Cyber Strategies for a World at War

OPEN SOURCE AGGREGATION & ANALYSIS

Greater cooperation needed to defeat cyber enemies

By David Walsh
January 30, 2009
Defense Systems

Vice Adm. Carl Mauney, deputy commander for the U.S. Strategic Command, makes few bones about it. Given the alarming growth of advanced intrusion efforts, cyber warriors must cooperate and focus more clearly on information assurance.

Mauney was in Washington, D.C. last week addressing the Network Centric Warfare 2009 conference. Attendees included U.S. and foreign military officers, government officials and industry executives.

STRATCOM directs the operation and defense of the military’s gigantic Global Information Grid. The grid executes cyberspace operations and strives to “identify new technologies and capability gaps,” Mauney said. Information assurance is a large part of its work and is dauntingly complex as the GIG interweaves among of the combatant commands, service branches and defense agencies, he said.

Also complicating cyber sleuths’ lives is the world’s billions of eye-blink-fast interconnected computers. But keeping up is vital. “Cyberspace has become a warfighting domain like land, sea, air, space,” Mauney told attendees. “And in light of growingly astute cyber enemies, it’s in our interest to maintain freedom of action,” he said.

However, he cautioned, “It can’t be done in isolation.” There’s a “compelling need to integrate all elements of cyberspace operation and to [move] at net speed.” This is because the DOD on a daily basis faces millions of denial-of-service attacks, hacking, malware, bot-nets, viruses and other ruinous intrusions, some of which are associated with nations and nation-states, he said.

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Filed under: cyber security, Military, News, , , , , , , , , , , , , , , , , , , ,

Cyber-Attack Operations Near

By David A. Fulghum
January 18, 2009
AVIATION WEEK

Continuing development of cyber-weapons and experimentation with digital warfare are triggering optimism and the occasional operational U-turn.

In a few years, the U.S. Army, Navy and Marine Corps expect to be delivering airborne electronic fires and cyber-attacks for ground troops with a fusion of radio battalions, EA-6B Prowlers, EA-18G Growlers and a range of UAVs.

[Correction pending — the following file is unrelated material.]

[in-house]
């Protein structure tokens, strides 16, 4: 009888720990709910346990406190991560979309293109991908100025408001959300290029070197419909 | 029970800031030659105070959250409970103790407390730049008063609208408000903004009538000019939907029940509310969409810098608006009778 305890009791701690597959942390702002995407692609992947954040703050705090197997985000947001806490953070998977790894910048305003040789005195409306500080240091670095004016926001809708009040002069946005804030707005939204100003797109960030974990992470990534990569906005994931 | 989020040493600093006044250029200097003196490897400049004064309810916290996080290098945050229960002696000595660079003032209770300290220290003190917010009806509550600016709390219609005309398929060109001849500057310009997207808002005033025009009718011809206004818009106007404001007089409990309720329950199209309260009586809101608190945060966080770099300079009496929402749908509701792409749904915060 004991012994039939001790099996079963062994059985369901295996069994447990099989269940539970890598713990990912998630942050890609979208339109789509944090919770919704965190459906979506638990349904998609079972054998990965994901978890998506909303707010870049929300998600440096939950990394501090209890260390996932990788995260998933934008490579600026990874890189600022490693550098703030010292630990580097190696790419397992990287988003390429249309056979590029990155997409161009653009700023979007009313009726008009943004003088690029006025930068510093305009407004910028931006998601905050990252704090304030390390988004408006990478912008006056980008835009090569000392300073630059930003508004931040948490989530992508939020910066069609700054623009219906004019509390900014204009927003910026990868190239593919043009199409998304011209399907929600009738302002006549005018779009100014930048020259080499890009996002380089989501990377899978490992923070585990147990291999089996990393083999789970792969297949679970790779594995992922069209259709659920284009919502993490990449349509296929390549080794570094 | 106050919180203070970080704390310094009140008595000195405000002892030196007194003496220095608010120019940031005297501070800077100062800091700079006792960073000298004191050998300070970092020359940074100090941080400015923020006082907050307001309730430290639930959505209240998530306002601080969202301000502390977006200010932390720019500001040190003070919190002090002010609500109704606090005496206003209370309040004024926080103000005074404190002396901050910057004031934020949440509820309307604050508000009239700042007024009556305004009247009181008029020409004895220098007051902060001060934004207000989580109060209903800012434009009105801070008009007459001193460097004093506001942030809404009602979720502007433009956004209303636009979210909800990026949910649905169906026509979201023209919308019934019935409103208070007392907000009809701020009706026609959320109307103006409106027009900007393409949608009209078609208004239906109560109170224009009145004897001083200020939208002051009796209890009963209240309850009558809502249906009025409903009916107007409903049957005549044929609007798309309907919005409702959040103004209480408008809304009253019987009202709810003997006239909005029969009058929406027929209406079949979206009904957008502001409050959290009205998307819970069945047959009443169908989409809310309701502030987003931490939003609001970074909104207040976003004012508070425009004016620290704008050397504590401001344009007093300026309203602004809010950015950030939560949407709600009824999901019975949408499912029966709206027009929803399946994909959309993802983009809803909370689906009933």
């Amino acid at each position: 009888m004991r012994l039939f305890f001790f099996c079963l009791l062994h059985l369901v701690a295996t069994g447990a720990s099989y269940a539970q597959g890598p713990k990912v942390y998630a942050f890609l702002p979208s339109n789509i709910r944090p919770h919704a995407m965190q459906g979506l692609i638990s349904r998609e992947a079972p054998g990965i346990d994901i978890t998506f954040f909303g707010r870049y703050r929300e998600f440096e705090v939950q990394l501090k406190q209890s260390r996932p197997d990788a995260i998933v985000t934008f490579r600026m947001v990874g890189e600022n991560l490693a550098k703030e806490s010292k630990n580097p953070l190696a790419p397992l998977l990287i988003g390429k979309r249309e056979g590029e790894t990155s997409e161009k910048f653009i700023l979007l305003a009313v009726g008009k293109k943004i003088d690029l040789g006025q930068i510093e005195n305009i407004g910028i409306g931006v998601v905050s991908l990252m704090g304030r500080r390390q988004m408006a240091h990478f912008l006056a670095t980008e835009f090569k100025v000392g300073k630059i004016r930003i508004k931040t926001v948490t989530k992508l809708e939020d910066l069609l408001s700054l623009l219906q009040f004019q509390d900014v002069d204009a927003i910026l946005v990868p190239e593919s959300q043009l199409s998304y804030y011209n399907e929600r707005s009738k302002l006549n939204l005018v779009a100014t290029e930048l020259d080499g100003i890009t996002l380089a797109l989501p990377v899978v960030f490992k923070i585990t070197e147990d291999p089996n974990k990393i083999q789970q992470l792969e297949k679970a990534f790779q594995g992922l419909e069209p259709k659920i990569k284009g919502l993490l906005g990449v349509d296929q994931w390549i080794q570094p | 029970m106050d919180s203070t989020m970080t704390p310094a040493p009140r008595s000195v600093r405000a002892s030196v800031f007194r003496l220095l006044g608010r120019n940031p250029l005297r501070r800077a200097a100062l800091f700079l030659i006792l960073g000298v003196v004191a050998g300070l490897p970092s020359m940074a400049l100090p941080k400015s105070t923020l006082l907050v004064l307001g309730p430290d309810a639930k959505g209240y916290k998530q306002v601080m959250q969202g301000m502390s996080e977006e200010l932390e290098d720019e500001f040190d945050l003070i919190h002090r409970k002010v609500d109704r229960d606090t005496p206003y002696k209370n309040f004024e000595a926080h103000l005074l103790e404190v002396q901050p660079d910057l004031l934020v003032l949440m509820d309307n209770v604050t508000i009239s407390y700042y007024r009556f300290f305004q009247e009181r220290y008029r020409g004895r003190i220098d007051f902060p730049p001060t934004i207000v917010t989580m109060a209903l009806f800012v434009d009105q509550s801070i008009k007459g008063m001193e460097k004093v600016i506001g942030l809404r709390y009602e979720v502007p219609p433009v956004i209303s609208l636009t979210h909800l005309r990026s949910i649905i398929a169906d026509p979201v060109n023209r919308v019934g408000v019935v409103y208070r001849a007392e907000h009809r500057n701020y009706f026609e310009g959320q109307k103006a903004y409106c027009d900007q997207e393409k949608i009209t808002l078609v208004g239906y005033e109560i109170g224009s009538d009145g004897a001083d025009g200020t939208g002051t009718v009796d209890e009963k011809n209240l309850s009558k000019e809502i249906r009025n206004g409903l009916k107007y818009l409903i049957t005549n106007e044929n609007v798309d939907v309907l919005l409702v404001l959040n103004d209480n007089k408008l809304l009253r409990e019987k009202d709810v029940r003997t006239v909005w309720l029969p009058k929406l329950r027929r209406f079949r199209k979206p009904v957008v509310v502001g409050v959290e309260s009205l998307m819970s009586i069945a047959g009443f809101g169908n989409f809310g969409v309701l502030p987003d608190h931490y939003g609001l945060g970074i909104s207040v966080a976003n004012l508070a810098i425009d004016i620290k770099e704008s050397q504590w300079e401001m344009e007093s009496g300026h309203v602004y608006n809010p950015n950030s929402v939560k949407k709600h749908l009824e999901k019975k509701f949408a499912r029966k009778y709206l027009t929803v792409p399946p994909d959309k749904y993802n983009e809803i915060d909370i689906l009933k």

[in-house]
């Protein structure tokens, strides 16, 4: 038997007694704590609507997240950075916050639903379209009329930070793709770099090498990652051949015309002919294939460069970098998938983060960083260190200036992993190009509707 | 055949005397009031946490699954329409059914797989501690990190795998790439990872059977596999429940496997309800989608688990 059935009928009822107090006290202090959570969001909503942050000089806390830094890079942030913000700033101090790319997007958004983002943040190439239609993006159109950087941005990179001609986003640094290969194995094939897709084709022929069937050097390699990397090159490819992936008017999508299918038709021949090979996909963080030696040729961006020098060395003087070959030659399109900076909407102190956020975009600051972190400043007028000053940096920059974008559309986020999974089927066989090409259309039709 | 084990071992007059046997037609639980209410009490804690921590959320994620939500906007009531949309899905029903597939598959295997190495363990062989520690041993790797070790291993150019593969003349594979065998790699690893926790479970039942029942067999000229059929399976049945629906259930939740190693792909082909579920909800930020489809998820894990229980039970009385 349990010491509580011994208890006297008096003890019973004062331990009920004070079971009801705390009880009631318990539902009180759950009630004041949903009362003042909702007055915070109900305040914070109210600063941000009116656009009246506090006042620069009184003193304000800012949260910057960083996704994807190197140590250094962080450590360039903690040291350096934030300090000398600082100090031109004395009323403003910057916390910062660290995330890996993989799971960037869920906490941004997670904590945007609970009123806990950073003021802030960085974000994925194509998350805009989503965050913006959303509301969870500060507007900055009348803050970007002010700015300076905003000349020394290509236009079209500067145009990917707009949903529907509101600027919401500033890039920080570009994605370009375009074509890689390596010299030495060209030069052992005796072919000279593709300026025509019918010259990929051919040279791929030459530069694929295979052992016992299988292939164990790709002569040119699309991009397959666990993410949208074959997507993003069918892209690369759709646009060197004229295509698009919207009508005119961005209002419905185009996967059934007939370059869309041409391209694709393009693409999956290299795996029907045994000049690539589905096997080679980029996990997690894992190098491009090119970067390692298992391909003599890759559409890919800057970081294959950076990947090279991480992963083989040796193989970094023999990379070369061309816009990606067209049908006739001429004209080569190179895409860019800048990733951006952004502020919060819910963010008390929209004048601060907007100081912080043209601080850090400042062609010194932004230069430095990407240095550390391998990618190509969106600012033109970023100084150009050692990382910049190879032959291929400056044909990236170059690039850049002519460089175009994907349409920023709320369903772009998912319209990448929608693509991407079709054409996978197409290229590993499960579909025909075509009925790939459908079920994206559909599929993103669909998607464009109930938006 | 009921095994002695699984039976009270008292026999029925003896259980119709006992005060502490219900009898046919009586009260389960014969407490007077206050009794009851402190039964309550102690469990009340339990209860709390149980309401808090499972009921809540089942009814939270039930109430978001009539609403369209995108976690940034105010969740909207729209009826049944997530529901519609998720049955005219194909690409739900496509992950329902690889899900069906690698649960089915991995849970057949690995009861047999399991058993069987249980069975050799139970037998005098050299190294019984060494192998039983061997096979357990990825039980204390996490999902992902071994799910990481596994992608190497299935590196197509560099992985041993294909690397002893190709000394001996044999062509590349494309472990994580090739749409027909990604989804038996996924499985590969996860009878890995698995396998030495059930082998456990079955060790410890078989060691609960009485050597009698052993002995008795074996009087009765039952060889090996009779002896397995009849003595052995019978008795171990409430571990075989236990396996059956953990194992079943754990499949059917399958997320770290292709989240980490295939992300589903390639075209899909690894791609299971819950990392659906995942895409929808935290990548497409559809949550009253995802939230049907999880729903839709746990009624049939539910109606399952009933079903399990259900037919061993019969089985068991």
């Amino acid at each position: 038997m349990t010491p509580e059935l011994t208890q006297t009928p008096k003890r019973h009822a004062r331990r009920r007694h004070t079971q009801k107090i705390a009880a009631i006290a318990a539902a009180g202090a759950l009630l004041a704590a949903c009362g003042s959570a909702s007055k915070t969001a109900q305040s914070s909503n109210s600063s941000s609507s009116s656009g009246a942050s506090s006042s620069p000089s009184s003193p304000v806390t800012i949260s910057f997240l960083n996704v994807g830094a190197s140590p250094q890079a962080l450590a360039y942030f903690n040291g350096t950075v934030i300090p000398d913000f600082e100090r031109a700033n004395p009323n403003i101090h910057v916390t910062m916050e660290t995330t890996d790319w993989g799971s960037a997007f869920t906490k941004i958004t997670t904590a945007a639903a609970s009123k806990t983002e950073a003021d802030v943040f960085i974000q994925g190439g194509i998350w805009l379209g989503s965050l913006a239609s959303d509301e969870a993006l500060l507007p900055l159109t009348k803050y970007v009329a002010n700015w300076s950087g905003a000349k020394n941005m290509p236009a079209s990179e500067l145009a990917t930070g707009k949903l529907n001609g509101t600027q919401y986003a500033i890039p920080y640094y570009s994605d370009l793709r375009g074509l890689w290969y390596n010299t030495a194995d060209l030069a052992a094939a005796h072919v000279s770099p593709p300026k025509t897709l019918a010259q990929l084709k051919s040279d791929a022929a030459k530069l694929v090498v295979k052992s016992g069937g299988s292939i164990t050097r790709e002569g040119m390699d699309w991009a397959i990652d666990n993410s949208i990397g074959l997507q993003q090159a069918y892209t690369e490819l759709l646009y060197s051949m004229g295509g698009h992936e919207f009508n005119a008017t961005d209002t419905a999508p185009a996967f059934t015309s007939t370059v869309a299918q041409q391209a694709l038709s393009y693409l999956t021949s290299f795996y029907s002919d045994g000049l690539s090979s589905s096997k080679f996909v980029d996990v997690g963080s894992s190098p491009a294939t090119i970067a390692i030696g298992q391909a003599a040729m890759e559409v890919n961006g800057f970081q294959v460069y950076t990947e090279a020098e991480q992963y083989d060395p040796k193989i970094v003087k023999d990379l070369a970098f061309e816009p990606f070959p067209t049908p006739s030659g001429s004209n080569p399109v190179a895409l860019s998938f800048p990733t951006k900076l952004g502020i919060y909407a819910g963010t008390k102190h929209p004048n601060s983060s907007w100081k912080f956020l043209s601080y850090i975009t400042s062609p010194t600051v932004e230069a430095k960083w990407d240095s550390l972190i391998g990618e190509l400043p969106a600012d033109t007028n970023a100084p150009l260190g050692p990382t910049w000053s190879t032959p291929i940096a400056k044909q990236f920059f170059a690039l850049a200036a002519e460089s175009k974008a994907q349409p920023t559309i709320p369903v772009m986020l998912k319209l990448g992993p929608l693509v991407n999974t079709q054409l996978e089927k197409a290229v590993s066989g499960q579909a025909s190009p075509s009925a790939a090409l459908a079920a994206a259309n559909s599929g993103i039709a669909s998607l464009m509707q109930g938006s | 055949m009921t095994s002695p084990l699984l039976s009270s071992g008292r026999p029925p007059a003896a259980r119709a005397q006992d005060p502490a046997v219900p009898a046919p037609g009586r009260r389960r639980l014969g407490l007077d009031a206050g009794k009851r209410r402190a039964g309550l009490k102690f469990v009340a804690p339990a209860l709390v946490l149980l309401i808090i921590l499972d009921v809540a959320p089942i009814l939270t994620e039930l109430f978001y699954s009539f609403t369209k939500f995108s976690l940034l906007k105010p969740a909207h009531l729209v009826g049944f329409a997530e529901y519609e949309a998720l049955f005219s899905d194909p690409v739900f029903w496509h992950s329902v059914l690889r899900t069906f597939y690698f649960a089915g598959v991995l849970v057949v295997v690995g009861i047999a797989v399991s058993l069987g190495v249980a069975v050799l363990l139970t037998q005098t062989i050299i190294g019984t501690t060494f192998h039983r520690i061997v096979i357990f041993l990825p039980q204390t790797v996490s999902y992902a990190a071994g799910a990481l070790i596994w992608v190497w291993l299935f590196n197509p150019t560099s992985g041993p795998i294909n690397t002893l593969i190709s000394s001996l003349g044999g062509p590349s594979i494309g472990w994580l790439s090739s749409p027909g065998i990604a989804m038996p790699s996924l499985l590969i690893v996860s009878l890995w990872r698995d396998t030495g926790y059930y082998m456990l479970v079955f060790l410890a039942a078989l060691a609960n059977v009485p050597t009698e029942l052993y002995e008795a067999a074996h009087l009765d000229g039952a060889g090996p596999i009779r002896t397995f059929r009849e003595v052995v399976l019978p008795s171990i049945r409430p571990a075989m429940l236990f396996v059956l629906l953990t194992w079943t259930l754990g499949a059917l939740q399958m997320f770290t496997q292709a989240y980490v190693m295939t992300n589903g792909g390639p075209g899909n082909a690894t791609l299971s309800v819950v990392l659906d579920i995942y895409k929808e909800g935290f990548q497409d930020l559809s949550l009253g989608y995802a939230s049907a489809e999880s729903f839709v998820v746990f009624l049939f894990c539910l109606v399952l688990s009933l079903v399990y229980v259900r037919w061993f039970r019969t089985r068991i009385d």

Who actually commands and controls the technology operationally and strategically remains an open question. The uncertainty was illustrated by the formation of Air Force Cyber Command, followed by its months-long pause in bureaucratic limbo and, finally, its re-designation as a numbered air force under U.S. Strategic Command. The institutional tangle was compounded because the services have still not produced a unified plan for electronic warfare and attack. It also contributed to two failures to get the Air Force back into electronic attack with an EB-52 long-range (80-100-naut.-mi.) standoff electronic attack aircraft. The design included the capability to electronically map and attack enemy networks.

“It’s not about putting iron on targets anymore; it’s about fighting the networks,” says a U.S. EW specialist and senior technology officer. “But there is the difficulty that no one has owned cyberwarfare in the past. Now with the massive [cyber] attacks on Estonia and Georgia, it’s a real threat and nobody has the charter [to combat it].”

“The organizations and lines of responsibility are still being worked,” agrees Lt. Gen. Dave Deptula, the Air Force’s deputy chief of staff for intelligence, surveillance and reconnaissance (ISR). “Let me be honest, we’re still at the stage of understanding what cyber is. Cyber-operations broach everything from the tactical to the operational to the strategic. How it is used determines what it is.

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Filed under: cyber war, News, , , , , , , , , , , , , , , , , , ,

Global Trends

"The nature of conflict is changing. The risk of conflict will increase due to diverging interests among major powers, an expanding terror threat, continued instability in weak states, and the spread of lethal, disruptive technologies. Disrupting societies will become more common, with long-range precision weapons, cyber, and robotic systems to target infrastructure from afar, and more accessible technology to create weapons of mass destruction."
 
Global Trends and Key Implications Through 2035 from the National Intelligence Council Quadrennial Report GLOBAL TRENDS: The Paradox of Power

A World at War

The World is at War. It is a world war that is being fought right now, in real time, virtually everywhere on the planet. It is a world war that is, perhaps, more encompassing and global in nature than any other world war in history because, not only is it being fought by nations and their governments, it is also being fought by non-state actors such as terrorists, organized crime, unorganized crime, and many other known and unknown entities. It is a total world war being fought every day on the hidden and dark battle fields of the cyber domain. It is a war that, according to some intelligence estimates, has the potential to be as nearly as serious and as deadly as a nuclear war... [MORE]

 


 


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Kurt Brindley is a retired U.S. Navy Senior Chief who specialized in the fields of tele-communications and C4SRI systems Upon retirement from the navy, he spent nearly a decade as a defense industry consultant. He now writes full time... [MORE]


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